This Holiday Season, Read The Best Book In The Whale Wide World

November 14 was the 162nd anniversary of the publication of Moby-Dick, that book about the white whale with the phallic name. Hipster literati dressed in whaling gear and came together in bookstores across America to share whaling lore. I saw a man walking down Franklin Avenue in Greenpoint carrying a harpoon. And the anniversary even inspired, in 2012, a Moby-Dick marathon reading that spanned three days and two bookstores in New York City. It's a day to honor a book about the one thing all of us know and love: sperm whales. Yes, sperm whales. On Moby-Dick day, you can open up and admit to loving large white cylinders filled with mammalian goo.

I've read Herman Melville's Moby-Dick three times, and I'm in the middle of reading it again. It's mindblowing, and it always seems contemporary, for many reasons. A few:

  • Like Internet writing today, Moby-Dick isn't as much an original novel as a compilation of some great thinking that went before it. Melville combines various sources – quotes and references, some hidden and others overt – to make a kind of Wikipedia of whaling. If the novel were written today, it would be 70% hyperlinks. And the book actually starts with roughly five pages of straight up quotes, all relating to how crazy/mysterious whales are. It's the 19th century's precursor to Twitter.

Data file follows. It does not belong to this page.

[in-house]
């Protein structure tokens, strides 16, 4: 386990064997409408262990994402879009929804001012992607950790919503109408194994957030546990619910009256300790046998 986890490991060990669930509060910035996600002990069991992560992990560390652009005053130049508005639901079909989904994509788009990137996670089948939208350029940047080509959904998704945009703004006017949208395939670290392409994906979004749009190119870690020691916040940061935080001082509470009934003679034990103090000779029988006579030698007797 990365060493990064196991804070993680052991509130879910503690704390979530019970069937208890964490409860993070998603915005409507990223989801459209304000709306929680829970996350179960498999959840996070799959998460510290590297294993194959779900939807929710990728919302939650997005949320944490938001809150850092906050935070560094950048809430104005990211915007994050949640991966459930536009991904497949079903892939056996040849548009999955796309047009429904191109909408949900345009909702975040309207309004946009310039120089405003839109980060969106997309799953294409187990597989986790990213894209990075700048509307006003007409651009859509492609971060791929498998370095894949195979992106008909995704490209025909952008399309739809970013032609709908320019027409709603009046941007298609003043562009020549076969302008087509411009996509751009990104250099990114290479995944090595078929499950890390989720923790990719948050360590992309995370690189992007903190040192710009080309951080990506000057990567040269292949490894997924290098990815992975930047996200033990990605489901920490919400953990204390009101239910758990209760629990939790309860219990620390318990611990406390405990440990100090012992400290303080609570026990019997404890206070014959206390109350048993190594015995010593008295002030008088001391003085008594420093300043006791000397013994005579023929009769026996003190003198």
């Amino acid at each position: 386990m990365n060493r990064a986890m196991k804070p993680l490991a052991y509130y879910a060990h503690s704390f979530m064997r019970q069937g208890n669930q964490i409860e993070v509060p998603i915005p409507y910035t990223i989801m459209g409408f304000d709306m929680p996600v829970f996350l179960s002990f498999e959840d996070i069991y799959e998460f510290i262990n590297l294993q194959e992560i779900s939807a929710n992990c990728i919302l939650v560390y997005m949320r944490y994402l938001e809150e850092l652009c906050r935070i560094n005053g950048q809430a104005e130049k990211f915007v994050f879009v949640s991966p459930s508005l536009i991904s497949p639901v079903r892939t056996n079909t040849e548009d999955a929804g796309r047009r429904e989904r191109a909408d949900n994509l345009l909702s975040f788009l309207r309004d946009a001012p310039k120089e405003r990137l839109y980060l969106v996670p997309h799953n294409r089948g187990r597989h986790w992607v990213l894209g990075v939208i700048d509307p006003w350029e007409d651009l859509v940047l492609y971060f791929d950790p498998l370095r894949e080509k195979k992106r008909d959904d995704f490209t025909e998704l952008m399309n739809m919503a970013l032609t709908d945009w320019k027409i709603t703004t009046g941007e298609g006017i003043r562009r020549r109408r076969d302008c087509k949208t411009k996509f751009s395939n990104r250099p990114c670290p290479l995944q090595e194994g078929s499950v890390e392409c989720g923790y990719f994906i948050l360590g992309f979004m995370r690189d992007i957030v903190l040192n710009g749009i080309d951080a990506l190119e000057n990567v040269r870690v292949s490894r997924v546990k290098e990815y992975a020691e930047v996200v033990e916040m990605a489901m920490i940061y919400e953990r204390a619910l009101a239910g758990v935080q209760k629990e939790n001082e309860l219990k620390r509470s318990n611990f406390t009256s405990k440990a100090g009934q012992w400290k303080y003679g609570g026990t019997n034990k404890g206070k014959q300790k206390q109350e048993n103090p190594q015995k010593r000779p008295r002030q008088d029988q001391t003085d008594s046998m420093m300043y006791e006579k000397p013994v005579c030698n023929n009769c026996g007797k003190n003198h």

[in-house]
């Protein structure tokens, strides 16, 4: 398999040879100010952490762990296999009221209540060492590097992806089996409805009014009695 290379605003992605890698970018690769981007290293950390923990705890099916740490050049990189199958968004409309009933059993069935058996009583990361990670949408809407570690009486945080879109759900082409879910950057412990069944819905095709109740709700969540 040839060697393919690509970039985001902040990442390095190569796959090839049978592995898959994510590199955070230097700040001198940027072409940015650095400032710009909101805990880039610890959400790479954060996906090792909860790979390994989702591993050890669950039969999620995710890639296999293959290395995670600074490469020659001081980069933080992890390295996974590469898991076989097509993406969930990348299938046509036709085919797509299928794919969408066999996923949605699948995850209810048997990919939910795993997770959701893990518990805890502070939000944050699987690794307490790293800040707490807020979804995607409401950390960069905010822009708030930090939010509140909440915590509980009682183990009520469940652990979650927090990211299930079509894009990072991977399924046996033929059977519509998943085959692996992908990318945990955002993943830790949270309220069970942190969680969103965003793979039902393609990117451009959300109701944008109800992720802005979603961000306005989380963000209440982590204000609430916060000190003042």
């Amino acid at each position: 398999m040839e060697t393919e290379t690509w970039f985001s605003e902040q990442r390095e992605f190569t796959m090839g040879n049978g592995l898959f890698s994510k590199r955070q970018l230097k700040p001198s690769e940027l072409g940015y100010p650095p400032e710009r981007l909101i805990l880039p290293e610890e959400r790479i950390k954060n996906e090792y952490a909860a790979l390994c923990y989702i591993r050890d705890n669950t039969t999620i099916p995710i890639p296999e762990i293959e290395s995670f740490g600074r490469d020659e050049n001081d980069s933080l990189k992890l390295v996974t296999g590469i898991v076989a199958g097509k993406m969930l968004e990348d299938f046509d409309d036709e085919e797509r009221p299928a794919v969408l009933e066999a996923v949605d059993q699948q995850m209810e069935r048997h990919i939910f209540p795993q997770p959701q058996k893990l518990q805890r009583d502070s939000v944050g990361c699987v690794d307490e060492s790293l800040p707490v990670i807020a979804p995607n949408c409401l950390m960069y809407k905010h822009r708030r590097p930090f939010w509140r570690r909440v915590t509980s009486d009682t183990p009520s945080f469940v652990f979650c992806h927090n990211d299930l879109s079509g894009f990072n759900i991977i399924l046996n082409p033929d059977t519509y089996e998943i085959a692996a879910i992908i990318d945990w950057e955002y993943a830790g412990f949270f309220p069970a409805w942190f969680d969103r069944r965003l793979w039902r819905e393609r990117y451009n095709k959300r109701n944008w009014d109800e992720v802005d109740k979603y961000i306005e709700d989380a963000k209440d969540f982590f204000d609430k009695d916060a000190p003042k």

• He writes in second person. Not all the time, but often enough to make it feel like some things on the Internet these days.
  • There are sexual innuendos all over the fucking place. There is an entire chapter on sperm. As in the "sperm" inside a sperm whale's head (not actually sperm, but a spermish substance). Yes. The chapter details the way seamen (!) rub their hands in a sperm whale's head to scoop out the gooey white stuff inside, which they use to make oil lamps. The chapter is called "A Squeeze Of The Hand." Here's an excerpt: